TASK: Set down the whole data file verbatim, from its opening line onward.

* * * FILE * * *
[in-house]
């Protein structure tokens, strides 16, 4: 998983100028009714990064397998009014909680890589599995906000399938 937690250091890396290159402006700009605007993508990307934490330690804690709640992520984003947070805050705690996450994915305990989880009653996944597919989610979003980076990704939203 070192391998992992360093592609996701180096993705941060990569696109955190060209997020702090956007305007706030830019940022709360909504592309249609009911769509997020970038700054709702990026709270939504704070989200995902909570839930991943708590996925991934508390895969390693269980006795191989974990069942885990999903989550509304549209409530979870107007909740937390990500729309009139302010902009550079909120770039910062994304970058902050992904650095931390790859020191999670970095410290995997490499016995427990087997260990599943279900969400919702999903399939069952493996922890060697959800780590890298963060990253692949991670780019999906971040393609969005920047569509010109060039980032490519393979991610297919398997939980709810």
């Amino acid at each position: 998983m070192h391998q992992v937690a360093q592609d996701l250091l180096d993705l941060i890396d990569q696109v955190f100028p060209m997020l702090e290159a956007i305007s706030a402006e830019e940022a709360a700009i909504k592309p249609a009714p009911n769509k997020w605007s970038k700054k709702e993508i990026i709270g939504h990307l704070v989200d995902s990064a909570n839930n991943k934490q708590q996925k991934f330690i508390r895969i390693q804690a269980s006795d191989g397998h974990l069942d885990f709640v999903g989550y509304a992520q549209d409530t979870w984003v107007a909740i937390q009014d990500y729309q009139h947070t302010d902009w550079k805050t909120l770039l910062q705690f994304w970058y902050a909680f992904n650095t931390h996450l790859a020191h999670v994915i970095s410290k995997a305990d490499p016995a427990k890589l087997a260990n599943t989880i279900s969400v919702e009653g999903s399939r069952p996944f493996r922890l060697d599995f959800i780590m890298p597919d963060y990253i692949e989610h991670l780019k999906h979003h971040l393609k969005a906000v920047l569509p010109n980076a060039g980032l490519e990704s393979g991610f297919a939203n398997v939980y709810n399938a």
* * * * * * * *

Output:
[in-house]
């Protein structure tokens, strides 16, 4: 998983100028009714990064397998009014909680890589599995906000399938 937690250091890396290159402006700009605007993508990307934490330690804690709640992520984003947070805050705690996450994915305990989880009653996944597919989610979003980076990704939203 070192391998992992360093592609996701180096993705941060990569696109955190060209997020702090956007305007706030830019940022709360909504592309249609009911769509997020970038700054709702990026709270939504704070989200995902909570839930991943708590996925991934508390895969390693269980006795191989974990069942885990999903989550509304549209409530979870107007909740937390990500729309009139302010902009550079909120770039910062994304970058902050992904650095931390790859020191999670970095410290995997490499016995427990087997260990599943279900969400919702999903399939069952493996922890060697959800780590890298963060990253692949991670780019999906971040393609969005920047569509010109060039980032490519393979991610297919398997939980709810």
């Amino acid at each position: 998983m070192h391998q992992v937690a360093q592609d996701l250091l180096d993705l941060i890396d990569q696109v955190f100028p060209m997020l702090e290159a956007i305007s706030a402006e830019e940022a709360a700009i909504k592309p249609a009714p009911n769509k997020w605007s970038k700054k709702e993508i990026i709270g939504h990307l704070v989200d995902s990064a909570n839930n991943k934490q708590q996925k991934f330690i508390r895969i390693q804690a269980s006795d191989g397998h974990l069942d885990f709640v999903g989550y509304a992520q549209d409530t979870w984003v107007a909740i937390q009014d990500y729309q009139h947070t302010d902009w550079k805050t909120l770039l910062q705690f994304w970058y902050a909680f992904n650095t931390h996450l790859a020191h999670v994915i970095s410290k995997a305990d490499p016995a427990k890589l087997a260990n599943t989880i279900s969400v919702e009653g999903s399939r069952p996944f493996r922890l060697d599995f959800i780590m890298p597919d963060y990253i692949e989610h991670l780019k999906h979003h971040l393609k969005a906000v920047l569509p010109n980076a060039g980032l490519e990704s393979g991610f297919a939203n398997v939980y709810n399938a």